In Kremer v. Cohen, 337 F.3d 1024, 1031 (9th Cir. 2002), the Ninth Circuit asked the California supreme court to address the issue of whether California law requires the intangible property to be “merged with” a document in order for intangible property rights to be recognized, but the California court declined. The Ninth Circuit did not decide the issue concretely, but did hold that a domain name is connected enough to a document, the Document Name System, that the domain name could be the property at the center of a conversion claim.8 Thus, it may be more effective for a plaintiff who has a clear statutory claim to use the statue rather than a common law trespass or conversion claim.

      There are also scenarios where the acquisition of intimate images involves an invasion of real property, such as when images are recorded by a physical trespass into the victim’s home, or by the use of a visual or auditory enhancing device.9 In this situation, a victim could state a claim under California’s Anti-Paparazzi Act (Cal. Civ. Code § 1708.8).

      Finally, the online publication of intimate images may involve the invasion of a property right in the image itself if the victim holds the image’s copyright. In this scenario, the victim could bring a claim under the Federal Copyright Act (17 U.S.C. § 501).10

    1. Hartford Financial Corp. v. Burns, 96 Cal. App. 3d 591, 598 (1979). 

    2. Id. 

    3. Shade v. Gorman, No. C 08-3471 SI, 2009 Westlaw 196400, *5 (N.D. Cal. Jan. 28, 2009). 

    4. See Gonzales v. Personal Storage, Inc., 65 Cal. Rptr. 2s 473, 481 (1997). 

    5. See, e.g., U.S. v. Feigin, 365 Fed. Appx. 180 (11th Cir. 2010).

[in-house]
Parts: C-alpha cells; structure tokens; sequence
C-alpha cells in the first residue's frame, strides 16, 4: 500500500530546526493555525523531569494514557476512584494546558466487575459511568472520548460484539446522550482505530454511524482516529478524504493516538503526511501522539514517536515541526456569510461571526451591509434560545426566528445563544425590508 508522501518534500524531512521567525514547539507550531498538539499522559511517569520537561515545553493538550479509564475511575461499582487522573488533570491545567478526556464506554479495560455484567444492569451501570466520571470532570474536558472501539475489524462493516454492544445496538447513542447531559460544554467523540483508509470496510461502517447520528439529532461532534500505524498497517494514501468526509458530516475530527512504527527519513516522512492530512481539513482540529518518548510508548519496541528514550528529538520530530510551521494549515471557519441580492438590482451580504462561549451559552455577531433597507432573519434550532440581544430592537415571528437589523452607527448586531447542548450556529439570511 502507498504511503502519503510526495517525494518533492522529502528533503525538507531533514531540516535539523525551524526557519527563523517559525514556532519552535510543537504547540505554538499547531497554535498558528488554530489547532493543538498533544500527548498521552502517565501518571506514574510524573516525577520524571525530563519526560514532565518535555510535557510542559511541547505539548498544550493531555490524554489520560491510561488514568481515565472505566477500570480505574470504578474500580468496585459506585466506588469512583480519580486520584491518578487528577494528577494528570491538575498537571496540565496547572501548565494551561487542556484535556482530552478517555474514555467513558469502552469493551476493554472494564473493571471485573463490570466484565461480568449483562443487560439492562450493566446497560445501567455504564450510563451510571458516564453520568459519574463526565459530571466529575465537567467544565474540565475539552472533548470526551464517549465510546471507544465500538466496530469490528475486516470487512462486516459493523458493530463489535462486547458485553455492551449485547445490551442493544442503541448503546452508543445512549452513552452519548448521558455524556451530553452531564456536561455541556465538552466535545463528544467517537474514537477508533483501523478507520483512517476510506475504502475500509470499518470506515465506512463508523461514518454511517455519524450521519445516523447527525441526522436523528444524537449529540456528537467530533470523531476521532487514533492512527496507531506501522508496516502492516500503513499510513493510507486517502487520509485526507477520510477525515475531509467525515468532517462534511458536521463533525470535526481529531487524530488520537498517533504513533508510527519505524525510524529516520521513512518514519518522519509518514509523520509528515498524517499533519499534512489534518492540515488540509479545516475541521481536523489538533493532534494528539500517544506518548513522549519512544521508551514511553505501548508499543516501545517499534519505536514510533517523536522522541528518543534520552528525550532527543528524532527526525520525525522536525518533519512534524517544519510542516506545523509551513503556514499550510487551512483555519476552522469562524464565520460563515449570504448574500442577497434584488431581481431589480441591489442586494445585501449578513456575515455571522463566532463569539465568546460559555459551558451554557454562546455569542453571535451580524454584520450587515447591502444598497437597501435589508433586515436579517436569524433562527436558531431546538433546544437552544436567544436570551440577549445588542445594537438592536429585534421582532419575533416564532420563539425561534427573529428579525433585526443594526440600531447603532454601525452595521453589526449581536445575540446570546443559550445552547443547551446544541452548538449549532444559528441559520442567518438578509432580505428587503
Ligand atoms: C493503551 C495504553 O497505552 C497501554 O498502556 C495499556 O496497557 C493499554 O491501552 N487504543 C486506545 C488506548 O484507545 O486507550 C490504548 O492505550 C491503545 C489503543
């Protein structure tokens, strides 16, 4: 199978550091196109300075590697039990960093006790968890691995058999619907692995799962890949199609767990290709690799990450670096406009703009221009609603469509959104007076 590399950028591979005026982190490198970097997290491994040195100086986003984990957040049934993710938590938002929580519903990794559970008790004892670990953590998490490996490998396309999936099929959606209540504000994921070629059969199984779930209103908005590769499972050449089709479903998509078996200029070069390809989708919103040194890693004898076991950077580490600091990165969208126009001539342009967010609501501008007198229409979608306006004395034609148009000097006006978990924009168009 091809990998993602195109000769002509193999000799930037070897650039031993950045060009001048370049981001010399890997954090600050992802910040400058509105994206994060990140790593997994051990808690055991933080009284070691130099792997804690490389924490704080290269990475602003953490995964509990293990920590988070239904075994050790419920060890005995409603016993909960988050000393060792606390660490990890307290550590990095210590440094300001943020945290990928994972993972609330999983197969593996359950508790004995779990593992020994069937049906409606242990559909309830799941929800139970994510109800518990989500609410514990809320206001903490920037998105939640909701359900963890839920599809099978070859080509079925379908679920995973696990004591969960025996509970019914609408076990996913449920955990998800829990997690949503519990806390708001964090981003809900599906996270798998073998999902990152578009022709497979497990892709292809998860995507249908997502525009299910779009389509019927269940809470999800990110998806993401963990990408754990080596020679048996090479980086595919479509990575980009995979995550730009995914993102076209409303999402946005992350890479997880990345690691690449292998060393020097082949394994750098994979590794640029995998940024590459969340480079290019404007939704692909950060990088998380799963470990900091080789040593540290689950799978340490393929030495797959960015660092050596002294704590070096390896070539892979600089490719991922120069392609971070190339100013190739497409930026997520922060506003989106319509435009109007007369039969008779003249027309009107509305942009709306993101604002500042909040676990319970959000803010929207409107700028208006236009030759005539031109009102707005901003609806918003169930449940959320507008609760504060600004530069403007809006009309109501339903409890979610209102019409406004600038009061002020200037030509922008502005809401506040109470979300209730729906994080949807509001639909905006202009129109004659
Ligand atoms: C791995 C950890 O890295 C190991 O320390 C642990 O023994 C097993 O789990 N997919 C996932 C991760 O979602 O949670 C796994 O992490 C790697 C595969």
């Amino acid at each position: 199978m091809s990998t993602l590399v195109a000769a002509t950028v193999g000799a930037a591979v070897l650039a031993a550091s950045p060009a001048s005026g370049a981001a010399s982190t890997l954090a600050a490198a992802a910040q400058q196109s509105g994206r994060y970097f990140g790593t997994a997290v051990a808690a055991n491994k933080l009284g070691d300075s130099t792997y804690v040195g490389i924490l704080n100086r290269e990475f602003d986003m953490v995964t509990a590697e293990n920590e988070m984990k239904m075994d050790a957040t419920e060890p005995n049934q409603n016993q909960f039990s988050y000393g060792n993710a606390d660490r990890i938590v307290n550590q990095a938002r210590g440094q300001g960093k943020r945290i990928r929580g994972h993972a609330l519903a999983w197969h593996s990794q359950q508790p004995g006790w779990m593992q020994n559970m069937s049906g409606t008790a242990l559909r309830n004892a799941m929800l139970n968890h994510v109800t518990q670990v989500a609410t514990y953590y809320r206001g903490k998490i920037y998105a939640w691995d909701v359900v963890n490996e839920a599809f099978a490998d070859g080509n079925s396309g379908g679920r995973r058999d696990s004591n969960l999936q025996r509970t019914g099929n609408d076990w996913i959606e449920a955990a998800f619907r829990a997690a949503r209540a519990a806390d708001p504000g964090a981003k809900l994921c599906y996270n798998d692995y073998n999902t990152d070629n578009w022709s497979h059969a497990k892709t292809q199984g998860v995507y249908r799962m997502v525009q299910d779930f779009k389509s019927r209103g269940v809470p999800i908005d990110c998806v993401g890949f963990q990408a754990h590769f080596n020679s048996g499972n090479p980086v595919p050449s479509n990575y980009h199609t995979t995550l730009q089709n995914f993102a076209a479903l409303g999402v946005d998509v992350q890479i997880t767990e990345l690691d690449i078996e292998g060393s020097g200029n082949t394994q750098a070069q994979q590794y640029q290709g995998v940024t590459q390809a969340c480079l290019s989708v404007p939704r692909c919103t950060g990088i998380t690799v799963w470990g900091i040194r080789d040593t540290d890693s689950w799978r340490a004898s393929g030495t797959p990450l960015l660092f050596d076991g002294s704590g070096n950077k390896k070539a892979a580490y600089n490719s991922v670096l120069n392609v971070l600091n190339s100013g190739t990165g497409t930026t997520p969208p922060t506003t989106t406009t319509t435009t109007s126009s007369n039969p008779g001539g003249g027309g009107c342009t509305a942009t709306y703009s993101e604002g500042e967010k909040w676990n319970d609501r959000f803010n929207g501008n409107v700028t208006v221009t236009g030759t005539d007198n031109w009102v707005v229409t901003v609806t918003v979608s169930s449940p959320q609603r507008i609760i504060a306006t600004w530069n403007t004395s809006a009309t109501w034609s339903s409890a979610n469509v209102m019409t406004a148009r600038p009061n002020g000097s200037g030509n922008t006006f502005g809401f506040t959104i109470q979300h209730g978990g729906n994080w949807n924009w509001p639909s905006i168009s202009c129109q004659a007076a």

6. See Intel Corp. v. Hamidi, 30 Cal. 4th 1342, 1347 (2003)(finding that trespass did not exist where an ex-employee sent an email message on six occasions to thousands of current Intel employees criticizing Intel’s employment practices). 

    7. See Olschewski v. Hudson, 87 Cal. App. 282 (1927)(Newspaper route was intangible so could not be the basis of a conversion claim); Payne v. Elliot, 54 Cal. 339 (1880)(Shares of stock could be the subject of a conversion claim); Thrifty-Tel, Inc. v. Bezenek, 46 Cal. App. 4th 1559, 1566 (1996)(Stating, “Whether the intangible computer access code, which was never reduced to paper or reflected on a computer disk [. . .] could be the subjects of conversion presents an issue of first impression in California,” but then declining to decide the issue and finding the defendants liable for trespass instead); and eBay, Inc. v. Bidder’s Edge, Inc., 100 F. Supp. 2d 1058, 1069 (N.D. Cal. 2000)(finding it “likely that the electronic signals sent by [Bidder’s Edge] to retrieve information from eBay’s computer system are . . . sufficiently tangible to support a trespass cause of action”). 

    8. Id. at 1033-34. 

    9. See, e.g., Bedolla v. Aglony, 2009 Cal. App. Unpub. LEXIS 755 (Cal. Ct. App. 6th Dist. 2009) (perpetrator made a hole in the wall of victim’s bedroom through which he recorded her). 

    10. See, e.g., Doe v. Fortuny, 08-c-1050 (N.D. Ill. 2009).